Recycling centre users have been urged to keep roads clear after tips in Exmouth and Sidmouth had to temporarily shut yesterday to disperse traffic queues.
Facilities in East Devon and Exeter were among those to reopen ‘for essential use only’ on Monday, May 11, with a ‘one-in, one-out’ policy and two-metre social distancing rules.
But Devon County Council (DCC) said today that tailbacks on public highways are now causing a ‘safety issue’.
The authority added that Knowle Hill Recycling Centre, off Salterton Road, Exmouth, and Sidmouth Recycling Centre, at the Bowd, had to close for a spell on Tuesday (May 12) as queues ‘posed a risk’ to other road users.
DCC says the phased reopening of its 19 recycling centres has gone ‘relatively well’ aside from the traffic problems.
Vans, trailers and pick-up trucks are currently barred from the tips and ‘significant delays and queues’ had been predicted.
A DCC spokesperson said: “Public safety is paramount to Devon County Council, but despite their appeals for the public to use the recycling centres only when they’re unable to store waste safely at home or legally dispose of it some other way – with repeated warnings that there will be queues and therefore people should delay their visits – some recycling centres have seen traffic stretching back along the highway, causing safety concerns.
“Both Sidmouth and Exmouth recycling centres had to close temporarily yesterday (Tuesday) to disperse the queues, because of the risk they posed to other road users.
“While recycling centres have re-opened just for essential trips, only cars are currently allowed on site in order to minimise the time it takes to unload, and to maximise throughput.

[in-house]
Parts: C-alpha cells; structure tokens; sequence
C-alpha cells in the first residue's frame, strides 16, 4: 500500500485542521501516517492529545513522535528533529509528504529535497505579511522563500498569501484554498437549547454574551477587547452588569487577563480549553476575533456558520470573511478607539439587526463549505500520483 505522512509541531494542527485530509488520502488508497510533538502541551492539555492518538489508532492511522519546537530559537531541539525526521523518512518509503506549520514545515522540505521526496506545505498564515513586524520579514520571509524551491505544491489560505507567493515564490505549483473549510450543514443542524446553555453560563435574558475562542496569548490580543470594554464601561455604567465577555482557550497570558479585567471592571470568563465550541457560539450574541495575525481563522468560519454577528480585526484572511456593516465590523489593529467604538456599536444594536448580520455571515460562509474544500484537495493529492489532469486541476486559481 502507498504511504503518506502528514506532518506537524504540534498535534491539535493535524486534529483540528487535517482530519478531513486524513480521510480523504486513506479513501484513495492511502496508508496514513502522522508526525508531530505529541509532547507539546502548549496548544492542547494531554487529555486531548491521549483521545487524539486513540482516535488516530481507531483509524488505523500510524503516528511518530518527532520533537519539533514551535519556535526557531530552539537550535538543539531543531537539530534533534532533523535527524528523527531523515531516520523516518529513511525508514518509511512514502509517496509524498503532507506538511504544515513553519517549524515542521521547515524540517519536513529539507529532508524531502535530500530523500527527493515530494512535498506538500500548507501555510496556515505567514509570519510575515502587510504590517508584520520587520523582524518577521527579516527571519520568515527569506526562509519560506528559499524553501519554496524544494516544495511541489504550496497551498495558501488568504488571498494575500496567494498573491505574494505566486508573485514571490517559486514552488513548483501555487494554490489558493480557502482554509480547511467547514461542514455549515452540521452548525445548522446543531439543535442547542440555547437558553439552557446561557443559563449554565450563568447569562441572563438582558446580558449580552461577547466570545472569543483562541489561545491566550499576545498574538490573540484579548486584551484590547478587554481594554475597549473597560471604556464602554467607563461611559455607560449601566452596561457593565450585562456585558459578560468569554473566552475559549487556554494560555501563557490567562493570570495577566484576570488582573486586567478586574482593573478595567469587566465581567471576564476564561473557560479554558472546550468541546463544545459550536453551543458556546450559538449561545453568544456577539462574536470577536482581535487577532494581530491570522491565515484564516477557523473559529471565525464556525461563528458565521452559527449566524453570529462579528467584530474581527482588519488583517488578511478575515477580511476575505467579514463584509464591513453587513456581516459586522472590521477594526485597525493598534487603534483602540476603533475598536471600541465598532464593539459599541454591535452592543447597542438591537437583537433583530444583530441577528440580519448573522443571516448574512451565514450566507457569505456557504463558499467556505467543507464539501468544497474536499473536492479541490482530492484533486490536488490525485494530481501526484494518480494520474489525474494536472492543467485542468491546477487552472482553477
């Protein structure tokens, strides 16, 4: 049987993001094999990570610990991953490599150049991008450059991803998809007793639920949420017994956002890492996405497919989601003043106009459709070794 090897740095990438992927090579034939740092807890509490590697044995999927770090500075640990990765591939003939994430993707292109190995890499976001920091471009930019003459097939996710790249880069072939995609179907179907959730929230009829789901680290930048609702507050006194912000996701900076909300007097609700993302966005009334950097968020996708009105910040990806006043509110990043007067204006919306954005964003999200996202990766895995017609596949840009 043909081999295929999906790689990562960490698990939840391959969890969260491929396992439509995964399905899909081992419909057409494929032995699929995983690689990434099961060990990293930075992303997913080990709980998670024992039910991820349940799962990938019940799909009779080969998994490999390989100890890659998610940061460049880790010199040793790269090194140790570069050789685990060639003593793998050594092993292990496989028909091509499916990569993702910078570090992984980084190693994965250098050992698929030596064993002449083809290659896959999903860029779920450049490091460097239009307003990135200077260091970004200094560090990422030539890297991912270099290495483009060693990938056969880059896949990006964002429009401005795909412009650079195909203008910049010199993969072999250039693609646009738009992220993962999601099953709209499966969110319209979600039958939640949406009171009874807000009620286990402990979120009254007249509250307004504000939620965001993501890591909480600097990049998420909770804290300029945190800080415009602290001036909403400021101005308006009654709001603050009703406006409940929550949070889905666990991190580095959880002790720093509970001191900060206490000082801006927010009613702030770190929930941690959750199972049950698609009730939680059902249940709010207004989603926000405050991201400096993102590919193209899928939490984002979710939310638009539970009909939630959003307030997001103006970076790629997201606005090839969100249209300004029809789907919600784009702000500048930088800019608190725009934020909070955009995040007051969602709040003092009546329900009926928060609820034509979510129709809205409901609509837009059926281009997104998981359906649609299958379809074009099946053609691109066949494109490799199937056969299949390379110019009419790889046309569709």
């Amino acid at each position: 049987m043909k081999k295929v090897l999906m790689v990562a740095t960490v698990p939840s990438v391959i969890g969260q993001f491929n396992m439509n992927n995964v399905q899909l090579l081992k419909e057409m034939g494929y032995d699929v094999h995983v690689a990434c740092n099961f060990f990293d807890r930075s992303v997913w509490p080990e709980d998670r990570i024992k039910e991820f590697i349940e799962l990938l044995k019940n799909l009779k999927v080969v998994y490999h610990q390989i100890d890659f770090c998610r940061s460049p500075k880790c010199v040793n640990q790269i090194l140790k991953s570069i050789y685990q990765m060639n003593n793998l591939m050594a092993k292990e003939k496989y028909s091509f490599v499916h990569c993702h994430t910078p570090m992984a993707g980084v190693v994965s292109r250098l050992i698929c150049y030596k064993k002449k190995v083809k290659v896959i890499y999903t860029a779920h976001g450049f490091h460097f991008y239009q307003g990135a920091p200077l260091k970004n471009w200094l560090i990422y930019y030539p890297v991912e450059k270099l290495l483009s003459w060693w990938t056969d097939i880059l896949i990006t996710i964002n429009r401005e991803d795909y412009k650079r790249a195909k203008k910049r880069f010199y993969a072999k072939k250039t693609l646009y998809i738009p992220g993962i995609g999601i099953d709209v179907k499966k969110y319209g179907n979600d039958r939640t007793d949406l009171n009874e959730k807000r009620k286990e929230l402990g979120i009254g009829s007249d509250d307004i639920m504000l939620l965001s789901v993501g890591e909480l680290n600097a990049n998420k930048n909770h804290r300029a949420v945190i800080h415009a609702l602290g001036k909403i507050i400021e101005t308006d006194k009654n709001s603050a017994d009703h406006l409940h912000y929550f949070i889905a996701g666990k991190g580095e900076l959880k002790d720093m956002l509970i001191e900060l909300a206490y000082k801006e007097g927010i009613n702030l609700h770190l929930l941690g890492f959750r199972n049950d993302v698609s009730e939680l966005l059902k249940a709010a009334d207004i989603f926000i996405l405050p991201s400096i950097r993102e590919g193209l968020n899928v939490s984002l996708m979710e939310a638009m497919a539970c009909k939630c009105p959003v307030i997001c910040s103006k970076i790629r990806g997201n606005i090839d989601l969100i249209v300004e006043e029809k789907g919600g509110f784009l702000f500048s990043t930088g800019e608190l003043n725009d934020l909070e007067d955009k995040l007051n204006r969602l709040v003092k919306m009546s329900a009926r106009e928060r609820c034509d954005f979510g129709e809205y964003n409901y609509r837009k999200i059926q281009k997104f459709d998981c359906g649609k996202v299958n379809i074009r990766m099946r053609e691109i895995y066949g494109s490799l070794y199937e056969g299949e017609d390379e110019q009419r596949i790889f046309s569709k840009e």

“However, social distancing means the number of vehicles safely allowed within the sites is roughly a third to a half the usual capacity.
“Site staff are unable to assist visitors with unloading of waste, so it’s sometimes taking drivers a little longer to drive through. With high levels of demand, queues are expected.
“So the council is appealing again to the public to keep the highways clear.”
Councillor Andrea Davis, cabinet member with responsibility for recycling centres, added: “I’d like to thank everyone who is using the recycling centres sensibly for their current ‘essential trip only’ purpose.
“However, we’re issuing a fresh appeal today for the public to not queue on the highway. It’s causing a safety problem, for others as well as themselves.
“We are open for essential trips only, and we intend to stay open in a managed and safe way.
“If we feel that the situation is becoming unsafe, we will as a last resort close a site temporarily in order to disperse traffic off the highway.
“It’s not at all an ideal solution and we’d rather it not get that far. But if we deem it necessary for the safety of other road users, we’ll do it.”
The Government has defined ‘essential use’ as items that ‘cannot be stored without causing a risk of injury, health or harm to the resident or other members of their household’.
Residents are being urged to follow Whitehall guidance and only travel to recycling centres if waste ‘presents a hazard and cannot be legally and responsibly disposed of in other ways’.